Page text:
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The Munich Girl: A Novel of the Legacies that Outlast War
     

The Munich Girl: A Novel of the Legacies that Outlast War

5.0 2
by Phyllis Edgerly Ring
 
Anna Dahlberg grew up eating dinner under her father's war-trophy portrait of Eva Braun.
Fifty years after the war, she discovers what he never did-that her mother and Hitler's mistress were friends.

The secret surfaces with a mysterious monogrammed handkerchief, and a man, Hannes Ritter, whose Third Reich family history is entwined with Anna's.

Plunged into

Overview

Anna Dahlberg grew up eating dinner under her father's war-trophy portrait of Eva Braun.
Fifty years after the war, she discovers what he never did-that her mother and Hitler's mistress were friends.

The secret surfaces with a mysterious monogrammed handkerchief, and a man, Hannes Ritter, whose Third Reich family history is entwined with Anna's.

Plunged into the world of the "ordinary" Munich girl who was her mother's confidante-and a tyrant's lover-Anna finds her every belief about right and wrong challenged. With Hannes's help, she retraces the path of two women who met as teenagers, shared a friendship that spanned the years that Eva Braun was Hitler's mistress, yet never knew that the men they loved had opposing ambitions.

Eva's story reveals that she never joined the Nazi party, had Jewish friends, and was credited at the Nuremberg Trials with saving 35,000 Allied lives. As Anna's journey leads back through the treacherous years in wartime Germany, it uncovers long-buried secrets and unknown reaches of her heart to reveal the enduring power of love in the legacies that always outlast war.

Product Details

ISBN-13:
9780996546980
Publisher:
Phyllis Edgerly Ring
Publication date:
11/14/2015
Pages:
356
Sales rank:
316,651
Product dimensions:
5.90(w) x 8.90(h) x 1.00(d)

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The Munich Girl: A Novel of the Legacies that Outlast War 5 out of 5 based on 0 ratings. 2 reviews.
WhisperingStories More than 1 year ago
The Munich Girl is an absorbing, historical memoir-esq novel, that interweaves fact with fiction, and will have you learning about historical events, whilst enjoying a beautifully told story. The book follows the life stories of three women. Anna, who at fifty years old is just discovering information about her mother that has been kept secret for many years, her mother Peggy, (who at the start of the book has recently died), and Eva Braun. If you’re not up to date on your history of World War Two, then you are probably wondering who Eva Braun is. Eva is the woman who stood at Hitlers side throughout the war. She was his mistress, the woman in the shadows. They were together for 17 years, before they finally married, and then committed suicide shortly afterwards. I knew of Eva, but the detail that has gone into the story is phenomenal, and helps people understand more about the woman behind the name. This is more than just about Eva though. It is about one woman’s quest to discover the truth about her parents, especially her mother’s past. Anna is consumed by her mother’s past, and digs deep into it by doing a lot of research. This is when she discovers that her mother was a long-time friend of Eva’s, and her interest in the past is heightened. Phyllis has combined a rich plot, full of believable and touching characters, and mixed them together with historical facts to create a gripping book that you will find hard to put down. The book did however start off very slowly for me, and I very nearly stopped reading. But, within a few chapters, something about the book held me within its pages, and pushed me to carry on reading. I am very, very grateful that I did.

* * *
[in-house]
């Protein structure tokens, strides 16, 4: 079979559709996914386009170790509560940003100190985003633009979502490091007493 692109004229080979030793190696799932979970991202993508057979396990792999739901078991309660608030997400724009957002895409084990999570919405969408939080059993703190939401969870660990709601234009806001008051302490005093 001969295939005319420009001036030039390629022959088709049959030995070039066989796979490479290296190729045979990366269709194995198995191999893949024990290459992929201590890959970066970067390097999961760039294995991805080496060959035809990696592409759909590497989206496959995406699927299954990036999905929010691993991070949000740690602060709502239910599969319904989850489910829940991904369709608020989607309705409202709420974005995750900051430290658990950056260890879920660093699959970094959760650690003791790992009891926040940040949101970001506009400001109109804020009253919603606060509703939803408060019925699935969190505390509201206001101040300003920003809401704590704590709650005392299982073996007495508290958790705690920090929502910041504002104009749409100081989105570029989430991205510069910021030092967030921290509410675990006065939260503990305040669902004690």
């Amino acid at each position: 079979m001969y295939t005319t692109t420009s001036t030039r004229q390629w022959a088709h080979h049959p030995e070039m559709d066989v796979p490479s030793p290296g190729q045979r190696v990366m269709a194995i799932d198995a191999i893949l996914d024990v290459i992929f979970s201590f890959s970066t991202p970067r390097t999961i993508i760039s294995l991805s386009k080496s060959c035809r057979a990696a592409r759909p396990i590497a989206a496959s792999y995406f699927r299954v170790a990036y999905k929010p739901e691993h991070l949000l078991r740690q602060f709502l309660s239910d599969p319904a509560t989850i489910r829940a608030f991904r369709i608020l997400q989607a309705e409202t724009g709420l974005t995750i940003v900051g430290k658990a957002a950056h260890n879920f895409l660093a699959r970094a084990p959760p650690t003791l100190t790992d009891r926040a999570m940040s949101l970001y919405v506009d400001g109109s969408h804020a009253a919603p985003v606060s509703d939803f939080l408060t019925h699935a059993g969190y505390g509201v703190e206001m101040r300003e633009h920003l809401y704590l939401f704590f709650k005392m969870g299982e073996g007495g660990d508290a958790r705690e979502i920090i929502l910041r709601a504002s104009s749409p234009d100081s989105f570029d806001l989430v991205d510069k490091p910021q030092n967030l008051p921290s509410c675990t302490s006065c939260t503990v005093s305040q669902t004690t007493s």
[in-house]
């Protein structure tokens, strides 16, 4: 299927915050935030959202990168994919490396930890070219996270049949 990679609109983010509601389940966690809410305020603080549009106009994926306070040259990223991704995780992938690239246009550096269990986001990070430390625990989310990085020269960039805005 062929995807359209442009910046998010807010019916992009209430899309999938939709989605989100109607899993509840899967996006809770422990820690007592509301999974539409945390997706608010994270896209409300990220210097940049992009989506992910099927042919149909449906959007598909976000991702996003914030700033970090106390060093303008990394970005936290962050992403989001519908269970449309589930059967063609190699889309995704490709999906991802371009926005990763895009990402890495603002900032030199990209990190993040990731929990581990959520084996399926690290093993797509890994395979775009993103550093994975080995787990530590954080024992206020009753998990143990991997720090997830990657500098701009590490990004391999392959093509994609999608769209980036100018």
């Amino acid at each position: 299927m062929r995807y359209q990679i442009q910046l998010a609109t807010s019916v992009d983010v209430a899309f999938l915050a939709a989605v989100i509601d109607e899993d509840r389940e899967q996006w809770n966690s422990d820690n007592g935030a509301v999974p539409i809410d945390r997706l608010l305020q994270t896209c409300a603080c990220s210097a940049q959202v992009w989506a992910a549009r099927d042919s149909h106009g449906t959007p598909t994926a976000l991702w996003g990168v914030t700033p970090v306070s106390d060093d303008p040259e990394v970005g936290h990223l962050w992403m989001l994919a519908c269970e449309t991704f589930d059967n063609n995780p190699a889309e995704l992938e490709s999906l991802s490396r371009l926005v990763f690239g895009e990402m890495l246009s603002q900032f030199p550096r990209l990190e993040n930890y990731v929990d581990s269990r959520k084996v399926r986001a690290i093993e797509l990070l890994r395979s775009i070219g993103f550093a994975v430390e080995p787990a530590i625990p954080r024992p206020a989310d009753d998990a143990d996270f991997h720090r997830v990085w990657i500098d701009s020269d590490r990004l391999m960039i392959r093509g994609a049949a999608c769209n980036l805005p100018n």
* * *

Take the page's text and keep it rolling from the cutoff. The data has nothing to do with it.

jamarz More than 1 year ago
I have never read a book four consecutive times, but I did so with Phyllis Edgerly Ring's The Munich Girl. The first time I read it I galloped ahead at a great rate, so impatient to see what would happen next. This book is jam-packed with exciting events in the past woven in a tapestry of flashes of discovery in the present. It is a true reader's book and I believe that is one of the reasons I read it so many times. I was raised to read this book. My mother instilled in me a great interest in the Holocaust, and I wish she were still alive so that she could have read it herself. The book depicts in chilling detail the men who kept their women cooped up and put down, set against the lovely character of Hannes, a refreshing antidote to the controlling males in the book. I must say that I was surprised to realize that I came away with a slightly altered view of Hitler, who has traditionally been my number one evil man. This change was accomplished by descriptions of Eva's love for him and how he acted in her presence; but evil men aside, it's the women in this story who have the real strength, even in instances when they easily could have been seen as only victims. I was struck by two incidents of passages: the first was the dark hallway that Anna went through to get to the sky-lighted round room at the magazine office and her finding Hannes in that bright place. The second passage was when Peggy and Eva went up the dark stairs at the photographer's office and they entered into the room where Eva made Peggy feel so comfortable that Eva could take the superior photos of her friend. Each passage was a kind of birth. There is talk of a memoir to be written about how this story came to light and I am on tenterhooks until it is published!